In addition to lifestyle modifications, pharmacotherapy can be considered for weight management in patients who have limited treatment response to lifestyle modifications alone and have a BMI ≥ 30 or a BMI ≥ 27 in the presence of weight-related comorbidities, such as hypertension. When antiobesity pharmacotherapy is prescribed for individuals with or at risk for hypertension, it is important to consider the mechanism of action when selecting a treatment option. There is a potential risk for increased blood pressure with sympathomimetic amines related to their mechanism of action, which includes increasing catecholamine levels; however, clinically significant increases in blood pressure have not been observed in randomized controlled trials of these drugs, which may be attributable to concomitant weight loss.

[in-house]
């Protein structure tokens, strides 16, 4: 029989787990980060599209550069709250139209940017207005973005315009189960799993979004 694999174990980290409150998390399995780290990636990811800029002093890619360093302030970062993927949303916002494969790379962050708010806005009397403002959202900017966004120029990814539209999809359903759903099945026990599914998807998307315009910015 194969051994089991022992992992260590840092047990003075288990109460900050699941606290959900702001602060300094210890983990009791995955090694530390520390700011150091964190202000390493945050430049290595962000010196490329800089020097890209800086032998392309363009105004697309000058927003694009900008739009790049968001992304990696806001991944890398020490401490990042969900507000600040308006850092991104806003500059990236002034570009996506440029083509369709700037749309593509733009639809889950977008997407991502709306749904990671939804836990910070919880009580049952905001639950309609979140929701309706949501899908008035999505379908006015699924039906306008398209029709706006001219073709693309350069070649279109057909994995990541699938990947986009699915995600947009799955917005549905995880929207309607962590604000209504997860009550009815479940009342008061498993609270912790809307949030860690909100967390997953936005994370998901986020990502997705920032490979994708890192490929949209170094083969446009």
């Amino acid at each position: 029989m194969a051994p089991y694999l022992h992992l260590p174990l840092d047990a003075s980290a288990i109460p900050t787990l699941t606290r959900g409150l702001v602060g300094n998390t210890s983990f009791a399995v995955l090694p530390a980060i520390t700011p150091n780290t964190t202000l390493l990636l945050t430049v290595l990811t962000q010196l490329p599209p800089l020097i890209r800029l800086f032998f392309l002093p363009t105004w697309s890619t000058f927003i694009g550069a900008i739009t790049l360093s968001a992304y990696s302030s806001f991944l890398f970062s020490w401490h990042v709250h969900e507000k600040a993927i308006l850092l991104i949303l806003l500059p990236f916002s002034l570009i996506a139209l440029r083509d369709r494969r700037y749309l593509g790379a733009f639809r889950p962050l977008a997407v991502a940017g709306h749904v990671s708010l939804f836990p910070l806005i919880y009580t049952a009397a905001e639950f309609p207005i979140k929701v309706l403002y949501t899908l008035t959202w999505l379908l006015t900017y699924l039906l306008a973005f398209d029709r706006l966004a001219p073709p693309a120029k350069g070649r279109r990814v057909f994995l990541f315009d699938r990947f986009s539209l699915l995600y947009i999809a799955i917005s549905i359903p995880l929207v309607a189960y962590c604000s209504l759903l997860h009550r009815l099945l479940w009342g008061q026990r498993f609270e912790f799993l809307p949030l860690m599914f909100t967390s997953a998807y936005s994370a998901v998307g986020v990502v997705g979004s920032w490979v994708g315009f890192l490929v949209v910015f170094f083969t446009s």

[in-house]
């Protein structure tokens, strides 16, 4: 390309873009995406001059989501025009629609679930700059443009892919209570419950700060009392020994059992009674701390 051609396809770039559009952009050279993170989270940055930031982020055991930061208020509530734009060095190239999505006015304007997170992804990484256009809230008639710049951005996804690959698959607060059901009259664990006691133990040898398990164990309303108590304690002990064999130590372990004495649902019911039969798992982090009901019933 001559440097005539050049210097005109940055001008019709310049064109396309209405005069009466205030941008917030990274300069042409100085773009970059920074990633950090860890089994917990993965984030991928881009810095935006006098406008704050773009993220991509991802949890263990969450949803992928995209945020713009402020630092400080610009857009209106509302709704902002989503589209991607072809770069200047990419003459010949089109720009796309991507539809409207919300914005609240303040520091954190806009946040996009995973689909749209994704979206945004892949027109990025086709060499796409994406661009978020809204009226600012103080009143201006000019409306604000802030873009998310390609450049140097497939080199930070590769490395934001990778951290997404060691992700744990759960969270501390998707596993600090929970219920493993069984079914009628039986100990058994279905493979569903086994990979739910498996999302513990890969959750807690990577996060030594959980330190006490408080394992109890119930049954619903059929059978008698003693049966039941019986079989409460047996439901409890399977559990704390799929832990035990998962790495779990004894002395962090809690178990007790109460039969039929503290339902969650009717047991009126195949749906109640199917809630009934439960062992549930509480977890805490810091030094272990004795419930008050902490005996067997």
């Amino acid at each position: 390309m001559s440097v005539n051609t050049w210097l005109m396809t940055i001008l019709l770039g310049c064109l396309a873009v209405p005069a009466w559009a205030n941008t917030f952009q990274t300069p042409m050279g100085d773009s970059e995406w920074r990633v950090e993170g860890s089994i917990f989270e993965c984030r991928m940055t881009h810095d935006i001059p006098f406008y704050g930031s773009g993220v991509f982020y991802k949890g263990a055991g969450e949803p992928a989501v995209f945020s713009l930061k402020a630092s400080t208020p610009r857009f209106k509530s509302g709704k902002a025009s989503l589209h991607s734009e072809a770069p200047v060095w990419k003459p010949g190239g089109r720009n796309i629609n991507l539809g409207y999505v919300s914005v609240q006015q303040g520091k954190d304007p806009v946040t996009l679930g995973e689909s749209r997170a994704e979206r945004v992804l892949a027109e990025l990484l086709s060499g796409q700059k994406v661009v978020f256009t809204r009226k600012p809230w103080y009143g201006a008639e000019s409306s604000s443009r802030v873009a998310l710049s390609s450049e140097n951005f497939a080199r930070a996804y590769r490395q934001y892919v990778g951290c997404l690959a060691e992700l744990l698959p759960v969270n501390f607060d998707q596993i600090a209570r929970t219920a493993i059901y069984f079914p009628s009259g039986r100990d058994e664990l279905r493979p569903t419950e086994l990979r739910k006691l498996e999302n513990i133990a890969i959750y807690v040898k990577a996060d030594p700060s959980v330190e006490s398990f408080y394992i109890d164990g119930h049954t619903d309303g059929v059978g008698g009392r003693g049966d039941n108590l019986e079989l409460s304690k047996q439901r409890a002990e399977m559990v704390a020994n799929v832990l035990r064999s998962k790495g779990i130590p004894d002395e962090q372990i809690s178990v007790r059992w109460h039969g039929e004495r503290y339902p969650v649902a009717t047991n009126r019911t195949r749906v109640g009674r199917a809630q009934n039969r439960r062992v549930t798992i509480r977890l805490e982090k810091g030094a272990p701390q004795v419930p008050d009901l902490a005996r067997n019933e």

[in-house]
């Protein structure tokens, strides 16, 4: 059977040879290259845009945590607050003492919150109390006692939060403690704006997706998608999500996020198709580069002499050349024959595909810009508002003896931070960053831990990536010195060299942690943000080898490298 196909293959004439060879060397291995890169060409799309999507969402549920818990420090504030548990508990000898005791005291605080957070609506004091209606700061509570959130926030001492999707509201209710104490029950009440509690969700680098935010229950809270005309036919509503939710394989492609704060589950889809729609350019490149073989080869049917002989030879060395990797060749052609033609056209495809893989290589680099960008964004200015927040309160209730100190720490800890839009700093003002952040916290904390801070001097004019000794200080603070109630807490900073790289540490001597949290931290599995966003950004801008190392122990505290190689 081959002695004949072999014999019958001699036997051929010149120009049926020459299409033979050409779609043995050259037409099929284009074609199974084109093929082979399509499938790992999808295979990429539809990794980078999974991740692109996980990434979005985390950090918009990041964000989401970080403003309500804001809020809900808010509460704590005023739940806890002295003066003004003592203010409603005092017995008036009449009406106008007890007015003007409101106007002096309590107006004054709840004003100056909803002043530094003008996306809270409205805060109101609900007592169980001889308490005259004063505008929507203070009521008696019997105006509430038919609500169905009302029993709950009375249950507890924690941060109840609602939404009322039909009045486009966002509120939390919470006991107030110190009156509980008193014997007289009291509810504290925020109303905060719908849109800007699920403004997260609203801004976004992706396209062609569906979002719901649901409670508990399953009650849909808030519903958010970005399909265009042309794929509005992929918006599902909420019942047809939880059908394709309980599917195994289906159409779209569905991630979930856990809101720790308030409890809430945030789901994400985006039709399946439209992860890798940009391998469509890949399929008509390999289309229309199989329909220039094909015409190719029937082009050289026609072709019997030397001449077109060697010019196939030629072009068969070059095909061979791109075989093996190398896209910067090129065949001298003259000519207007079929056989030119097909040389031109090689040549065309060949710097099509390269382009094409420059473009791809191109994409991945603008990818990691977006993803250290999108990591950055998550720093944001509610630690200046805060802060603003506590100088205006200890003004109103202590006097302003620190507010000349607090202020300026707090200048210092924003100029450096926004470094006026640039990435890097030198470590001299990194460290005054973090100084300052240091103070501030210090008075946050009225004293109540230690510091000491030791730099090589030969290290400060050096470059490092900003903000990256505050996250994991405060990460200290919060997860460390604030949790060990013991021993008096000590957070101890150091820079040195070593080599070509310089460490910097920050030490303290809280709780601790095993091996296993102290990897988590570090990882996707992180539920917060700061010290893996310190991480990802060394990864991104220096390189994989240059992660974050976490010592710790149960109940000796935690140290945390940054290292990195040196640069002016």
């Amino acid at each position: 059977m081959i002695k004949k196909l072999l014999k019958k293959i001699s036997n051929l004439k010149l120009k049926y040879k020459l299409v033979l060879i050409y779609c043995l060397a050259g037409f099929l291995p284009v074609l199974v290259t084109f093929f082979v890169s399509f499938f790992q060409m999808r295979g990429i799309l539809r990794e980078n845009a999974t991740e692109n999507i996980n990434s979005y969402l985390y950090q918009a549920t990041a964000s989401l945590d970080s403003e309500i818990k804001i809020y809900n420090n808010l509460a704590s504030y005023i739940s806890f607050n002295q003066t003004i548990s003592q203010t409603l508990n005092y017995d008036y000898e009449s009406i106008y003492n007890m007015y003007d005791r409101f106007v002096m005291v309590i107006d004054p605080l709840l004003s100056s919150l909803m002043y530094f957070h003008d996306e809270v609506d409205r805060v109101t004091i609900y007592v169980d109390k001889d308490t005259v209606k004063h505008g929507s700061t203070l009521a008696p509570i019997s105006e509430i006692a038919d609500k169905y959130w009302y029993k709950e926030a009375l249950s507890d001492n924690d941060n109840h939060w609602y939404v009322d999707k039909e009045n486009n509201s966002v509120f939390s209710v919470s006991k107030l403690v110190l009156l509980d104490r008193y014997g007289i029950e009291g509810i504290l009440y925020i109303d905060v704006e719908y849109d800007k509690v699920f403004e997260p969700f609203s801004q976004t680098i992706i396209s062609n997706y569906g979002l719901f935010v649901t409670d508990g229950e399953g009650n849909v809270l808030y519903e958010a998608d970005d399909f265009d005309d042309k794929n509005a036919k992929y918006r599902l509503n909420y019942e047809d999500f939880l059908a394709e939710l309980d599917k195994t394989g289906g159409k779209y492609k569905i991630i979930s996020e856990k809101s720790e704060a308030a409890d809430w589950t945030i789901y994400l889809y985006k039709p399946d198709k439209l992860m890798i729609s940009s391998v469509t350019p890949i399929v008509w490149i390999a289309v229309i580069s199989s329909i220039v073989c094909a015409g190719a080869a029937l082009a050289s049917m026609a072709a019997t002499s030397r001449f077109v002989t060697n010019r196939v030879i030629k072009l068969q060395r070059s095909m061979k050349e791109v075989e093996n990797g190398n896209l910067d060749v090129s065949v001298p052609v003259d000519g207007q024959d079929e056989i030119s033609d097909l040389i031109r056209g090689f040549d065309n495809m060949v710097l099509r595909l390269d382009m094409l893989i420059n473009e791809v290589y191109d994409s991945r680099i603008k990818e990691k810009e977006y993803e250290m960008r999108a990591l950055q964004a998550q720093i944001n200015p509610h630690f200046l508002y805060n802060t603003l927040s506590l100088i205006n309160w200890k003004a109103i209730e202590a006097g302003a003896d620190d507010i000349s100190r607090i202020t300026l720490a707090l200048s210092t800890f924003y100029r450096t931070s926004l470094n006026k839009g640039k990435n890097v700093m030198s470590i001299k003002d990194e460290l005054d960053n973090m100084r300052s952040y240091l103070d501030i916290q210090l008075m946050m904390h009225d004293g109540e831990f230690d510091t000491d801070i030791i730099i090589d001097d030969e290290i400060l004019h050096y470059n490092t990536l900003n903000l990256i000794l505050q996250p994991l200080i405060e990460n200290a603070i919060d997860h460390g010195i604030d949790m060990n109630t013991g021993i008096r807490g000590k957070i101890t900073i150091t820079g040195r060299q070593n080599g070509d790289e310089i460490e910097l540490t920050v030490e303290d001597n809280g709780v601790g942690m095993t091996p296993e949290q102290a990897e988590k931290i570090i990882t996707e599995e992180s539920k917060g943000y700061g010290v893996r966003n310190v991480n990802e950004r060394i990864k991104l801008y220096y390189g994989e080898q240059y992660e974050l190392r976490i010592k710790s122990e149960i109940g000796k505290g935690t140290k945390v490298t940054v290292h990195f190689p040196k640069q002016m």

Orlistat, a lipase inhibitor, has a generally favorable safety profile attributable to its peripheral mechanism of action. However, it is often poorly tolerated because of a high occurrence of loose stools, fecal urgency, and flatus when patients do not strictly adhere to a low-fat diet while taking this drug.
Learn more about weight loss strategies for patients with hypertension.
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Cite this: Elif A. Oral. Fast Five Quiz: Obesity Comorbidities - Medscape - Jan 31, 2022.